What happens is the Planning Commission has three different choices it can make. It can continue it, which means they didn’t hear it at all in the public hearing, they can approve it or deny or they can hold it. The Planning Commission is allowed to hold a zoning hearing twice. After that it has to go on to the Board of Commissioners.
Two weeks later it goes to the Board of Commissioners and it’s basically the exact same process: 10 minutes for the applicant, 10 minutes for the opposition and then there’s discussion for the board. That’s basically the process.
Citizen: It said in the DOT recommendation that they recommended no access to Windy Ridge Parkway, but it did not address if there should be access, which there is currently from that property, to Windy Ridge Connector. I don’t know if they consider that the same street or if they’ve separated. Maybe the DOT should look at that.
Jane from DOT: We were OK with the access that’s currently there.
Ott: Let me clarify, it’s a little bit of semantics. Staff in the back, they have very specific instructions and guidelines that have been put in place by the commissioners. So if someone comes in and applies for something that does not meet the future land use map—the county has two maps. There’s a future land use map, which is a broad brush kind of description of where the Commissioners think different areas of the county should go. Examples are low-density residential, which is a certain number of units per acre, medium-density residential, high-density residential. For example where you folks live is high-density residential, but it’s actually in another category called a RAC, a Regional Activity Center.
So each on of those land use designations has different zoning categories. The best way to describe zoning is a yardstick with one end being ultra low-density rural residential and the other end is heavy industrial. In the middle, you cross over from high-density residential to low-rise office. What happens is you have these zoning categories that go into the land use categories.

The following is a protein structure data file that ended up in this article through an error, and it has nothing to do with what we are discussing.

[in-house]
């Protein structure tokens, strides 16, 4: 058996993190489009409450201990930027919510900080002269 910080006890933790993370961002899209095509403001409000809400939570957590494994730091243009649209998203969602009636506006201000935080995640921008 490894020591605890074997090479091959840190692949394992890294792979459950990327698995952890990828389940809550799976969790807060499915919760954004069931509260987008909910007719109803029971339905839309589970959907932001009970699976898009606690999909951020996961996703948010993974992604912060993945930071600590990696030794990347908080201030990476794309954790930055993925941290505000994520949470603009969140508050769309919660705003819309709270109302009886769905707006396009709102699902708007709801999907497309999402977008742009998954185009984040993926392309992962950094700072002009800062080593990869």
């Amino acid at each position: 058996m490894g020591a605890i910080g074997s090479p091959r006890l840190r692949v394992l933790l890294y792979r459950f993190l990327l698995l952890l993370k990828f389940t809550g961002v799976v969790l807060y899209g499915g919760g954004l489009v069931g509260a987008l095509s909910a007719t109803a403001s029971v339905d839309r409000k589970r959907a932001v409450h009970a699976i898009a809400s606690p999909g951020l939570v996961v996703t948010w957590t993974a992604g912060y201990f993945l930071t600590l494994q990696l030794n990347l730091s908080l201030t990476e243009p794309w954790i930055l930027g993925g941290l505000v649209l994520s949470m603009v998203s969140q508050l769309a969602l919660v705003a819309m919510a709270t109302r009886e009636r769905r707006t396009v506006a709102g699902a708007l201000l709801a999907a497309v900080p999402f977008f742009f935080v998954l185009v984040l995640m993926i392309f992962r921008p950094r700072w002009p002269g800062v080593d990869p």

DOT looks at the guidelines—whether be federal guidelines, state guidelines or county guidelines—access, site distance, and there’s just a list of things they look at. They look at each road, is it a local road, is it a connector road, is it an arterial? They look at the amount of right of way, because depending on the category of road will determine whether or not one of their stipulations or conditions is that the applicant donate some land to try to get to the right of way that we like to have on that road.
Each department has their own set of criteria. Storm water look are there any streams that we have to protect? So that’s why it’s a 90-day process because it takes staff time. They’ll go out to the site. They’ll meet with the applicant and things like that. So when Jane makes comments, those are not necessarily her personal opinion, those are just a set of criteria that she is reviewing and she just comments on them.
The reality is that the two folks from District 2 who have to sit down and kind of look it all over and make heads or tails in Mike (Terry) with the Planning Commission and me with the Board of Commissioners.
Terry: The attorney for the applicant is holding a series of meetings for the neighborhood. I encourage you to attend those and ask these specific questions.
Citizen: This will be the only 24/7 operation in the area. A few years ago, the master plan said the goal was to make new businesses destination locations and not pass-through locations. I think we’re going to have a traffic problem.
Ott: Those type of comments, those are the ones you make for the zoning hearing.